Georgina Willis, owner of independent Guilt Lingerie in Petworth, West Sussex, agrees that designs are getting smoother and softer, as “customers want invisibility”.
“There’s a move away from restricting shapewear to half-slips, full slips and pretty camisole tops that can be used as underwear and outerwear. There is a huge demand for the flattering new invisible blush colour, and less plain black is being sold.”
Following this trend into panties, she adds they “are getting bigger and more invisible, and thong sales have plummeted. Women seem to be buying more than one pair of pants with each bra, so getting away from the usual ‘set’.”
Reger by Janet Reger crop top and bottoms
Another strong trend continuing to influence the sector is that of greater embellishment, florals, ruffles and contrasting lace, and sexier lingerie that can be worn as outerwear.
Webb says: “We don’t see the trend for sexier lingerie abating – the lingerie as outwear trend continues.”
Aliza Reger, CEO of Janet Reger, which is sold in Debenhams, agrees and explains that for her customers, “it’s all about fabulousness”.
“Women want to buy something for the feel-good factor,” she says. “They are buying pretty, and a bit special. People are upscaling – they want it prettier, bolder and more gorgeous.
“Lingerie is having a moment now because in times of uncertainty people buy lingerie as they want to give themselves a boost, and rather than buying a whole outfit, they buy lingerie. It’s the lipstick factor.”
She highlights a lace body with built in support (£36) and a non-padded bralette (£24) also with built in support as selling particularly well.
But even as customers look for “fabulousness”, the athleisure trend and desire for more comfort-led clothing shows no signs of slowing in the UK fashion market. Expect this to be a dominant force throughout the lingerie sector for coming seasons, as brands and retailers seek to tap into this lucrative trend, and adapt it to suit women’s different shapes and sizes.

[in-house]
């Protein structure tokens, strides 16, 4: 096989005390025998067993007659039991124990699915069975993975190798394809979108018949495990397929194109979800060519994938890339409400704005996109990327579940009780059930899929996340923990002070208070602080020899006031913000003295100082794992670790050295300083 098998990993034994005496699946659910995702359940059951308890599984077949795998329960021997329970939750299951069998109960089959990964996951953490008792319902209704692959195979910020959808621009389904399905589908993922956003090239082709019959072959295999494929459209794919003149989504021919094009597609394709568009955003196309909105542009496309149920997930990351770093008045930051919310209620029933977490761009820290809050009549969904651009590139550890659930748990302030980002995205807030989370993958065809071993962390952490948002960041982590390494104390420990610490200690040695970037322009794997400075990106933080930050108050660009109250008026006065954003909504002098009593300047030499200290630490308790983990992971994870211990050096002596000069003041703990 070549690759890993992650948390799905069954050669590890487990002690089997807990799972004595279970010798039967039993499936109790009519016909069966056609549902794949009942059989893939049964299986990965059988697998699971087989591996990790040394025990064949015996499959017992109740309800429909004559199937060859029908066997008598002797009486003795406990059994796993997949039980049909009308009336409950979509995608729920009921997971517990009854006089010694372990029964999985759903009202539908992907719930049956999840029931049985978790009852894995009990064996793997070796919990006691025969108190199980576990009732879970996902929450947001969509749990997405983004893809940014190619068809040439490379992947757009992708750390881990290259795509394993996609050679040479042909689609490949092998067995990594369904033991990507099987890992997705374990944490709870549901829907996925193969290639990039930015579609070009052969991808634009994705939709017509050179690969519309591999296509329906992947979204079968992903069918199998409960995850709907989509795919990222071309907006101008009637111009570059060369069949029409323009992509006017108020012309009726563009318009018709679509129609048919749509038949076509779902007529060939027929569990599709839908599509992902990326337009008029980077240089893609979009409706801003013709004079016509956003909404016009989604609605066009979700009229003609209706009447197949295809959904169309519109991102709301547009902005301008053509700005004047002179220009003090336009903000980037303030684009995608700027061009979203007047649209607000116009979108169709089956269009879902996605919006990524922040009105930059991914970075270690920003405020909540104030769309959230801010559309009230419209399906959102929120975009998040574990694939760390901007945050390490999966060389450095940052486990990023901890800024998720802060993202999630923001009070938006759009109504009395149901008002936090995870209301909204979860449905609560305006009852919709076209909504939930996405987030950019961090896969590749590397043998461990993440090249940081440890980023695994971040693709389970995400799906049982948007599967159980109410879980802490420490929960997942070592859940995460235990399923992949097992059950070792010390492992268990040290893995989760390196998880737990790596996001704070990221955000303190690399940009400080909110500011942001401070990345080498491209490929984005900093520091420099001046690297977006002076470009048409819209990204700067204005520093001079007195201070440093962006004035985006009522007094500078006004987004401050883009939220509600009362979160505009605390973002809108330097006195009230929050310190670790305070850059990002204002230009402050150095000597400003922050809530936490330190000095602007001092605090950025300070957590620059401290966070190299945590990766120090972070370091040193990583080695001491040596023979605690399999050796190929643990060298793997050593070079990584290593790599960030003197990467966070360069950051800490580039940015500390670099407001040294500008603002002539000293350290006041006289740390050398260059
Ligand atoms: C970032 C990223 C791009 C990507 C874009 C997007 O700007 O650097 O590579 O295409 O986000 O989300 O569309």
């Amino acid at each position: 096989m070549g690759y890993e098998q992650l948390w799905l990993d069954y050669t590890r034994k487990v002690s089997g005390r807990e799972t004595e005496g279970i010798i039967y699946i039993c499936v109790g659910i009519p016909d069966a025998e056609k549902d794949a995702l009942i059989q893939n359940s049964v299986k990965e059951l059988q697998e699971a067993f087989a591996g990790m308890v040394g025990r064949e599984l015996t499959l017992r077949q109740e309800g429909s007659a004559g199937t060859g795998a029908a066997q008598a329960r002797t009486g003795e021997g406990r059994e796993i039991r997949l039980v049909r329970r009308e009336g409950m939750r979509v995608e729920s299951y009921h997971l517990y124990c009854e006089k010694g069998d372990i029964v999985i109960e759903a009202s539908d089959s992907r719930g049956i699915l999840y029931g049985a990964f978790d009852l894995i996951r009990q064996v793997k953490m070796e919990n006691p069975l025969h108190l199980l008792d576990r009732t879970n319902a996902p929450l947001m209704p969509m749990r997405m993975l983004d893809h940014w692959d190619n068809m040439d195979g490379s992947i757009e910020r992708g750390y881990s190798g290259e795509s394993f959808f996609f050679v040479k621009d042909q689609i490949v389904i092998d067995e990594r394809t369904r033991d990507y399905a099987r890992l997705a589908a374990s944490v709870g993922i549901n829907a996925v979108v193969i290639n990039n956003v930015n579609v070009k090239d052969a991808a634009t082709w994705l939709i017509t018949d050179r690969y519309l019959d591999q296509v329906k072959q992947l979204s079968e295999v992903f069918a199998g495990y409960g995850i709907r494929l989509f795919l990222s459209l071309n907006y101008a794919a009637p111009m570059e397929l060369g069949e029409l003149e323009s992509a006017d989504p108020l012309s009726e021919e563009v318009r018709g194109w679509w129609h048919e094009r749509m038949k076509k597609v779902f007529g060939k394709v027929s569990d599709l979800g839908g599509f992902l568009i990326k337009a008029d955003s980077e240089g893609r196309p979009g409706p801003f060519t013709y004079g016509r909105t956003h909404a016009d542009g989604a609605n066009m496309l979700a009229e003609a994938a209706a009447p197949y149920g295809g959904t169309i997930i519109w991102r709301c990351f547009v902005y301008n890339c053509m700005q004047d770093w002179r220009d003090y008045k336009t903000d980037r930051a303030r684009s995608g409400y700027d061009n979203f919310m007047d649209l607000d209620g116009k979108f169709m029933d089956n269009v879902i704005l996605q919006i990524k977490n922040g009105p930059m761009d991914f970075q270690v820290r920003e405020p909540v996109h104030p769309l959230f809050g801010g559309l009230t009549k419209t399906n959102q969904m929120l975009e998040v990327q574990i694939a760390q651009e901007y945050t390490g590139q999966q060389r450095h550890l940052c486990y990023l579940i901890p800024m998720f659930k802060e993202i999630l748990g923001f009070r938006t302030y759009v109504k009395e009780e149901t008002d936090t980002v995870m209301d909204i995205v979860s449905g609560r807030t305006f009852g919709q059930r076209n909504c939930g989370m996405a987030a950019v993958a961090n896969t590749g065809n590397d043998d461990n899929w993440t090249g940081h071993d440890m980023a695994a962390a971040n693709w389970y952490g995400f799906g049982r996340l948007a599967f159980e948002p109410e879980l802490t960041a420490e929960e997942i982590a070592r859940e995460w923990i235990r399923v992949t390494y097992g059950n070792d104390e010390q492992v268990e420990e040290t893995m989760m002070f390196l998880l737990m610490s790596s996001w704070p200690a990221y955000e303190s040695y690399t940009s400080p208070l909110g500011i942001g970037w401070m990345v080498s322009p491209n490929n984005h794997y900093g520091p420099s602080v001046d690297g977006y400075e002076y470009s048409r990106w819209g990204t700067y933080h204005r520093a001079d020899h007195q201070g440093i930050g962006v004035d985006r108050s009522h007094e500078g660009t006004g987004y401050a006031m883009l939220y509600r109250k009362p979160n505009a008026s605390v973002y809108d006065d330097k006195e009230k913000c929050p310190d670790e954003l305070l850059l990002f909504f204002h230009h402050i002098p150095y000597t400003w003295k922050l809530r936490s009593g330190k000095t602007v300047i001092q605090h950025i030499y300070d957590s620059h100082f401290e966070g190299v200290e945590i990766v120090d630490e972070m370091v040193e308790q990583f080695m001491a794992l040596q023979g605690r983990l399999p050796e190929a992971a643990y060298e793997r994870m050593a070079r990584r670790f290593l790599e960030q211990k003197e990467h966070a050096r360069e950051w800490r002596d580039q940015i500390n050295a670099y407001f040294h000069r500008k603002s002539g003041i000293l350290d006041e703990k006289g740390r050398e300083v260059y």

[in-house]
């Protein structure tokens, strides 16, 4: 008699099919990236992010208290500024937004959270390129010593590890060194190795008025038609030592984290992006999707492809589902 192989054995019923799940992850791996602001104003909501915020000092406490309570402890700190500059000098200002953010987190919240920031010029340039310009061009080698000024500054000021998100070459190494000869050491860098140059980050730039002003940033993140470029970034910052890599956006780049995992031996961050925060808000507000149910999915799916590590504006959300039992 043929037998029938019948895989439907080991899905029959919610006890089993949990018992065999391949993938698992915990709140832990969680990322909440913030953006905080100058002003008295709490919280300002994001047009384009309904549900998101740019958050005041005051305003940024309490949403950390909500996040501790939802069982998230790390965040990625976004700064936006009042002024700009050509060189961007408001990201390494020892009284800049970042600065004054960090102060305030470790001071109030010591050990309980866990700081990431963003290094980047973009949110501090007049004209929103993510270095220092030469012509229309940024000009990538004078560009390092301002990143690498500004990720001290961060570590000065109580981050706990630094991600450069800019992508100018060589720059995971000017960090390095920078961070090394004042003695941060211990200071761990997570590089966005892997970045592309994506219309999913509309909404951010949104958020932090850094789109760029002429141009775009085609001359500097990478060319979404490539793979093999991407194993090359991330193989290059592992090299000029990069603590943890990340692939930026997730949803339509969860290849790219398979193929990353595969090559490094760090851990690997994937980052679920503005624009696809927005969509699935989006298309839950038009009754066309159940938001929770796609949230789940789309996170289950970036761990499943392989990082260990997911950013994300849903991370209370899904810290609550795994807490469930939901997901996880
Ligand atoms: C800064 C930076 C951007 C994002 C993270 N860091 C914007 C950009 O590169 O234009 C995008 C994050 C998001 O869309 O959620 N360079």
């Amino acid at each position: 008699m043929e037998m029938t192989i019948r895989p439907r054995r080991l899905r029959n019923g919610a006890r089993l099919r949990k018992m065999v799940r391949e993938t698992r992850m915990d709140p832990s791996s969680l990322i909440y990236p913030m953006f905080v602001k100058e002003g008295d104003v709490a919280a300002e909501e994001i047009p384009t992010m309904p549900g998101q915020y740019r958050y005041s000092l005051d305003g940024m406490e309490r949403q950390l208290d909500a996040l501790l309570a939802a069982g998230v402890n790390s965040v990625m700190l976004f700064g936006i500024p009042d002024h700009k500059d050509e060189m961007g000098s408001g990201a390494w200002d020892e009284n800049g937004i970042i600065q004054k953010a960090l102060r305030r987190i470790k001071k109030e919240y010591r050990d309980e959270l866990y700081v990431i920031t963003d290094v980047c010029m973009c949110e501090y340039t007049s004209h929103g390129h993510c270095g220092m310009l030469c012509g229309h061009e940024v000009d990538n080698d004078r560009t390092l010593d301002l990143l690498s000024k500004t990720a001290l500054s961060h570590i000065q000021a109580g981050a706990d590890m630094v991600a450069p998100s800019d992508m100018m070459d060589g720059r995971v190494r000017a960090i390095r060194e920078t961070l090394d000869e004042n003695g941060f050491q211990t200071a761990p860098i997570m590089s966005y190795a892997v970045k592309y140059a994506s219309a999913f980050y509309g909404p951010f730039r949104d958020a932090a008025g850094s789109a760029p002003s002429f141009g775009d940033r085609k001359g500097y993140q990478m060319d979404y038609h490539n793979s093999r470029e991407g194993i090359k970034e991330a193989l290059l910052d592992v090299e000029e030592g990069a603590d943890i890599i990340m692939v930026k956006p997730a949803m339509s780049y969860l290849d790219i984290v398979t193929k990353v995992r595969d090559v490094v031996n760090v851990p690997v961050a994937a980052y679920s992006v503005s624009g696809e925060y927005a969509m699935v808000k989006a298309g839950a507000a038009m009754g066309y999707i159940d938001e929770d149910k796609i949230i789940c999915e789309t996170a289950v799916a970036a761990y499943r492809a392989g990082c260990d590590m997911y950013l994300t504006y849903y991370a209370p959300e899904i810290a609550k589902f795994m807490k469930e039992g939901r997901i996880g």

Edited changing bra trends
Retail analytics company Edited’s research – based on a sample of 80 UK, European and US lingerie retailers and brands including Victoria’s Secret and House of Fraser – shows that in the first quarter of 2017, sellouts of push-up bras fell 50% and padded bras fell 22% compared with a year ago, while sellouts of bralettes and triangle bras increased 120%.
Overall, the number of bras available across all styles decreased 16.5% in the first quarter – the bralette (up 18%) and sports bra (27%) were the only styles that grew.
But analyst Katie Smith warns the price differential between softer, comfort-led bras and more structured styles, means retailers and brands need to sell more of them to make the same profits. Bralettes are on average 26% cheaper than a push-up bra, as soft-formed bras cost less to manufacture. Sports bras are on average 20% cheaper.
This, she says, means retailers and brands have to stick closer to trends than ever before has led to lingerie featuring more frequently in advertising campaigns and on brands’ social channels.